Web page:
There is a long-held belief that exercise can turn you into a fat-burning machine. The idea is based on the suggestion that fat burning occurs not just during exercise but also long after your workout is over. Post-exercise burn, so the theory goes, is instrumental in losing unwanted weight.
As it turns out, however, like so many headlines touting weight-loss miracles, this one is probably more myth than fact according to an article titled ‘Exercise improves fat metabolism in muscle but does not increase 24-hour fat oxidation’ that appeared recently in Exercise and Sport Sciences Review
Edward Melanson, an exercise physiologist from the University of Colorado and lead author of the article said “To our surprise, we have found that moderate duration exercise has little, if any, effect on 24-hour fat oxidation (burning).”
Melanson used an interesting design to challenge the long-held belief that exercise enhances fat burning. Sixty-five candidates of varying fitness level and girth (well trained and sedentary, lean and obese) all cycled at varied intensities until they burned 400 calories, after which they were monitored for 24 hours – a period that exceeds most other studies by several hours. All were monitored in closed quarters and were able to eat during the 24-hour period. None posted results that suggested enhanced fat burning during or after their workouts.
The study has caused quite a stir among fitness experts who now have to think twice before suggesting that exercise boosts metabolism in the short or long term.
Before people begin putting their feet up in protest, keep in mind that this study in no way diminishes the value of regular exercise. Working up a sweat is still one of the best things people can do for their health. Regardless of the amount of fat that may or may not be burned post-workout, there’s no denying that a moving body burns more calories per minute than a sedentary one.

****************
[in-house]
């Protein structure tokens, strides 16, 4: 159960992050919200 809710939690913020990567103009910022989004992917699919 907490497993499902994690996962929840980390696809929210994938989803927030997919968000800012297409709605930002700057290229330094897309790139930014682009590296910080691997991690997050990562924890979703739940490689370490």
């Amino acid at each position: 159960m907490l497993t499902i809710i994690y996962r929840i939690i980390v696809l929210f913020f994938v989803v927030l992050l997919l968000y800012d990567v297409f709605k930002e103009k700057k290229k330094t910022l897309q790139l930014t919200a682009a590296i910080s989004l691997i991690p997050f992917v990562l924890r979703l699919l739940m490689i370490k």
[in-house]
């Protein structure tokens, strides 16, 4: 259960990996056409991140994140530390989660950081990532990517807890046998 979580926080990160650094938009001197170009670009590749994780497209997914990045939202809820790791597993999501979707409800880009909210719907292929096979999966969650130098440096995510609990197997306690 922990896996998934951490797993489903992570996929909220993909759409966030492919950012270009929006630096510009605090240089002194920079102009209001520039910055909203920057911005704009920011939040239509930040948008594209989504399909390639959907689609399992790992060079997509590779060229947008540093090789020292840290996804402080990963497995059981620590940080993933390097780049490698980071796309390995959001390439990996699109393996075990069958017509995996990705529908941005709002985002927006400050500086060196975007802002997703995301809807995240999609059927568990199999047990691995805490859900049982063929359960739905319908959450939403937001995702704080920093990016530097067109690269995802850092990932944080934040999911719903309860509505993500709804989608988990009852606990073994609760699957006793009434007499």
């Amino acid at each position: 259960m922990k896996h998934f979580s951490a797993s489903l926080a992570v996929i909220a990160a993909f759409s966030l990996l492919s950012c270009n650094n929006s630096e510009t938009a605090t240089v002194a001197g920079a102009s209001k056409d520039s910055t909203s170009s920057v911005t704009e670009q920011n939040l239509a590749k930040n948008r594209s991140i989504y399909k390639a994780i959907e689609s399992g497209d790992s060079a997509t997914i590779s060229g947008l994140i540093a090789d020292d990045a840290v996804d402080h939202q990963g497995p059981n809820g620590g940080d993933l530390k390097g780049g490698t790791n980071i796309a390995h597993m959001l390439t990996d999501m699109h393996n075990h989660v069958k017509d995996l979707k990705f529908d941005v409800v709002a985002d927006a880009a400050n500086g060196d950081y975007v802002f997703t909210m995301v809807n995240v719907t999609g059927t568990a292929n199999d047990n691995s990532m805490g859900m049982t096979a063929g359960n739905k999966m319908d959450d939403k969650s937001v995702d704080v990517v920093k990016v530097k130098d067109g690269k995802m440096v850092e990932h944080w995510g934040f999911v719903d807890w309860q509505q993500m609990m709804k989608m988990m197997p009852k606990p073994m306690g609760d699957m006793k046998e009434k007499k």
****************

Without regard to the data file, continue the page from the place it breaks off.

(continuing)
The message about fat burning has always been confusing for the average exerciser wanting to get rid of a little extra baggage. The often-touted premise that certain forms of exercise or that working out at a certain intensity can selectively burn off unwanted fat stores is without scientific merit.
In fact, the fixation on fat burning is misguided. When it comes to achieving weight loss goals, any calorie burned is a good one – whether it be in the form of fat, carbohydrate or protein. As long as we burn more calories than we consume, the weight will come off.
According to Pascal Imbreault, associate professor at Ottawa University’s School of Human Kinetics, any exercise-related after-burn usually runs its course within 15 to 35 minutes of completing a workout. While the actual number of calories expended during this time varies according to exercise intensity, duration and the body weight of the exerciser, he describes the resulting calorie burn to be “very minimal.”
Imbreault suggests that exercise doesn’t do much to crank up metabolism over the long term either, despite what the headlines in fitness magazines claim. “Exercise is not that powerful,” he said.
By making healthy food choices and cutting portion size to reduce the number of calories consumed on more days than not, anyone can become a calorie-burning machine that slowly but steadily loses excess body weight.
Source: The Montreal Gazette